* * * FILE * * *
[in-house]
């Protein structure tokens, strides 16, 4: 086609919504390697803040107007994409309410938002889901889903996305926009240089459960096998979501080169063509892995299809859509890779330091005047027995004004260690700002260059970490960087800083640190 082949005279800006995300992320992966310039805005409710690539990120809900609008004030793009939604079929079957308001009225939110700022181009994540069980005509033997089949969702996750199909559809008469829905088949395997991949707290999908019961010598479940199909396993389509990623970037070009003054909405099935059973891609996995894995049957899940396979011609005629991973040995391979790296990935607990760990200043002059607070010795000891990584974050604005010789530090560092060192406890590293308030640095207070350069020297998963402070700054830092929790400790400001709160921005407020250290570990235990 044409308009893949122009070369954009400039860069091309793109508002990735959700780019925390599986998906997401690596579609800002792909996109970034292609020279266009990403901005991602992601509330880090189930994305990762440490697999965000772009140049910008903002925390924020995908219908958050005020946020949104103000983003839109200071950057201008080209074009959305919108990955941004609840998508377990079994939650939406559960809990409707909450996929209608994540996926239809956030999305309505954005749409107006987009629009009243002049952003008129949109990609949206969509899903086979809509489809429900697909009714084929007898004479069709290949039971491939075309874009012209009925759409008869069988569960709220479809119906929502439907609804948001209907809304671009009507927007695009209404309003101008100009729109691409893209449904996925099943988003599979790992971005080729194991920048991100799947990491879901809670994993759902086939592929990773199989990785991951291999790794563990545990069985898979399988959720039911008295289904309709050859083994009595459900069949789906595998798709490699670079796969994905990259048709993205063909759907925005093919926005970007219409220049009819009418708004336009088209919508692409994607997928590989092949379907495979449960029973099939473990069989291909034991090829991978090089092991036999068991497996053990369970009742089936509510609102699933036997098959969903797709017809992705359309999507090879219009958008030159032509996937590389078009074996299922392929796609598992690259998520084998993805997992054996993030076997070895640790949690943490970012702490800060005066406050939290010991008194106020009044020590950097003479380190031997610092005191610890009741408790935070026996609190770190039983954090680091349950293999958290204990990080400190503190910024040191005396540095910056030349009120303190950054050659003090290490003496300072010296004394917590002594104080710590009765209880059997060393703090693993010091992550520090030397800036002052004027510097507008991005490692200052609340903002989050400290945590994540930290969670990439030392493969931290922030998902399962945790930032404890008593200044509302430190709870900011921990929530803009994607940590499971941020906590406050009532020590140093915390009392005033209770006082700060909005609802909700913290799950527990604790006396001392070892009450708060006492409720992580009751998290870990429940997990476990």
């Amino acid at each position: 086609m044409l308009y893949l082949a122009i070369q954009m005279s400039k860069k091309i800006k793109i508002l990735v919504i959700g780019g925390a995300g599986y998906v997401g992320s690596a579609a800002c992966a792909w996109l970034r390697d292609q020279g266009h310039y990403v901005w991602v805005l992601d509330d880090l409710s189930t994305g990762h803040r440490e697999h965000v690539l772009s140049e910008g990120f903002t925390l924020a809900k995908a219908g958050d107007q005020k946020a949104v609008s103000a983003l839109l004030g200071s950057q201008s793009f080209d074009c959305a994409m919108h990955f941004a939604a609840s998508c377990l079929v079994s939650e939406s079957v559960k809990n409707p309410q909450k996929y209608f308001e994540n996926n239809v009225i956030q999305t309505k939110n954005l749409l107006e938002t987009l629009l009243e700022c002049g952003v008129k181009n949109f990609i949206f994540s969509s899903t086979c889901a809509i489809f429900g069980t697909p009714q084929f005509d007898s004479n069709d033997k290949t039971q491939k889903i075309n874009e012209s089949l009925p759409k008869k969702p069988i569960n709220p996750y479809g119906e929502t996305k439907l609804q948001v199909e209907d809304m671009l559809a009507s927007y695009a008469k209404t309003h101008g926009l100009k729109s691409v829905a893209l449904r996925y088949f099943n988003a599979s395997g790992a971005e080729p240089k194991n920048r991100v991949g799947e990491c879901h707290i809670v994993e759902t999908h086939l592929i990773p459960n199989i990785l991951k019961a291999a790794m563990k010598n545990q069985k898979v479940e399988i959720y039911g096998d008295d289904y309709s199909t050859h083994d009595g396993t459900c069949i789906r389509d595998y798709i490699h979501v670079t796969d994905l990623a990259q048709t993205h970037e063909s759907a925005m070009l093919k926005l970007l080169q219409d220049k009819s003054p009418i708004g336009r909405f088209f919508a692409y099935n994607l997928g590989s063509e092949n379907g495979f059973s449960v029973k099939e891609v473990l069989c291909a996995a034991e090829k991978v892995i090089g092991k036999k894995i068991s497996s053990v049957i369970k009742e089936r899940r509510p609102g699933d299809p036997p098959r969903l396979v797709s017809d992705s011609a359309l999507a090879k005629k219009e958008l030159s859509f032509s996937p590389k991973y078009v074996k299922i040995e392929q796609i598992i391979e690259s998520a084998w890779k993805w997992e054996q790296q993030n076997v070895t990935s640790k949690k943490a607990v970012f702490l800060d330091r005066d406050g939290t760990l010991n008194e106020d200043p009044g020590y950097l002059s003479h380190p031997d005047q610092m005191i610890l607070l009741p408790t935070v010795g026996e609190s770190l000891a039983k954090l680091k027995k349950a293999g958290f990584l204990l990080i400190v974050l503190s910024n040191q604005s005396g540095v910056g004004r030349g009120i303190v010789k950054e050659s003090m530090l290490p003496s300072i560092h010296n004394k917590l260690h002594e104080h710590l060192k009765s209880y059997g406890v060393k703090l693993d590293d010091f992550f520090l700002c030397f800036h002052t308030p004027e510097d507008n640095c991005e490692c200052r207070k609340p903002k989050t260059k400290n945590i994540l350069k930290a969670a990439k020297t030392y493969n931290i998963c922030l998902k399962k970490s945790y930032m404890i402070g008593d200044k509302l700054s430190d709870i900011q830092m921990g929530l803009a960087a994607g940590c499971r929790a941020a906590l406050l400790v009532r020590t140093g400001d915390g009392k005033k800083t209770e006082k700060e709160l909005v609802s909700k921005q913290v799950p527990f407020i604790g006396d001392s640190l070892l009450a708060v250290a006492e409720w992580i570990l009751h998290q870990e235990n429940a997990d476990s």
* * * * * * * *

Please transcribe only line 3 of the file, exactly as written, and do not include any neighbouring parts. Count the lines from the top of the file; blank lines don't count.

């Amino acid at each position: 086609m044409l308009y893949l082949a122009i070369q954009m005279s400039k860069k091309i800006k793109i508002l990735v919504i959700g780019g925390a995300g599986y998906v997401g992320s690596a579609a800002c992966a792909w996109l970034r390697d292609q020279g266009h310039y990403v901005w991602v805005l992601d509330d880090l409710s189930t994305g990762h803040r440490e697999h965000v690539l772009s140049e910008g990120f903002t925390l924020a809900k995908a219908g958050d107007q005020k946020a949104v609008s103000a983003l839109l004030g200071s950057q201008s793009f080209d074009c959305a994409m919108h990955f941004a939604a609840s998508c377990l079929v079994s939650e939406s079957v559960k809990n409707p309410q909450k996929y209608f308001e994540n996926n239809v009225i956030q999305t309505k939110n954005l749409l107006e938002t987009l629009l009243e700022c002049g952003v008129k181009n949109f990609i949206f994540s969509s899903t086979c889901a809509i489809f429900g069980t697909p009714q084929f005509d007898s004479n069709d033997k290949t039971q491939k889903i075309n874009e012209s089949l009925p759409k008869k969702p069988i569960n709220p996750y479809g119906e929502t996305k439907l609804q948001v199909e209907d809304m671009l559809a009507s927007y695009a008469k209404t309003h101008g926009l100009k729109s691409v829905a893209l449904r996925y088949f099943n988003a599979s395997g790992a971005e080729p240089k194991n920048r991100v991949g799947e990491c879901h707290i809670v994993e759902t999908h086939l592929i990773p459960n199989i990785l991951k019961a291999a790794m563990k010598n545990q069985k898979v479940e399988i959720y039911g096998d008295d289904y309709s199909t050859h083994d009595g396993t459900c069949i789906r389509d595998y798709i490699h979501v670079t796969d994905l990623a990259q048709t993205h970037e063909s759907a925005m070009l093919k926005l970007l080169q219409d220049k009819s003054p009418i708004g336009r909405f088209f919508a692409y099935n994607l997928g590989s063509e092949n379907g495979f059973s449960v029973k099939e891609v473990l069989c291909a996995a034991e090829k991978v892995i090089g092991k036999k894995i068991s497996s053990v049957i369970k009742e089936r899940r509510p609102g699933d299809p036997p098959r969903l396979v797709s017809d992705s011609a359309l999507a090879k005629k219009e958008l030159s859509f032509s996937p590389k991973y078009v074996k299922i040995e392929q796609i598992i391979e690259s998520a084998w890779k993805w997992e054996q790296q993030n076997v070895t990935s640790k949690k943490a607990v970012f702490l800060d330091r005066d406050g939290t760990l010991n008194e106020d200043p009044g020590y950097l002059s003479h380190p031997d005047q610092m005191i610890l607070l009741p408790t935070v010795g026996e609190s770190l000891a039983k954090l680091k027995k349950a293999g958290f990584l204990l990080i400190v974050l503190s910024n040191q604005s005396g540095v910056g004004r030349g009120i303190v010789k950054e050659s003090m530090l290490p003496s300072i560092h010296n004394k917590l260690h002594e104080h710590l060192k009765s209880y059997g406890v060393k703090l693993d590293d010091f992550f520090l700002c030397f800036h002052t308030p004027e510097d507008n640095c991005e490692c200052r207070k609340p903002k989050t260059k400290n945590i994540l350069k930290a969670a990439k020297t030392y493969n931290i998963c922030l998902k399962k970490s945790y930032m404890i402070g008593d200044k509302l700054s430190d709870i900011q830092m921990g929530l803009a960087a994607g940590c499971r929790a941020a906590l406050l400790v009532r020590t140093g400001d915390g009392k005033k800083t209770e006082k700060e709160l909005v609802s909700k921005q913290v799950p527990f407020i604790g006396d001392s640190l070892l009450a708060v250290a006492e409720w992580i570990l009751h998290q870990e235990n429940a997990d476990s």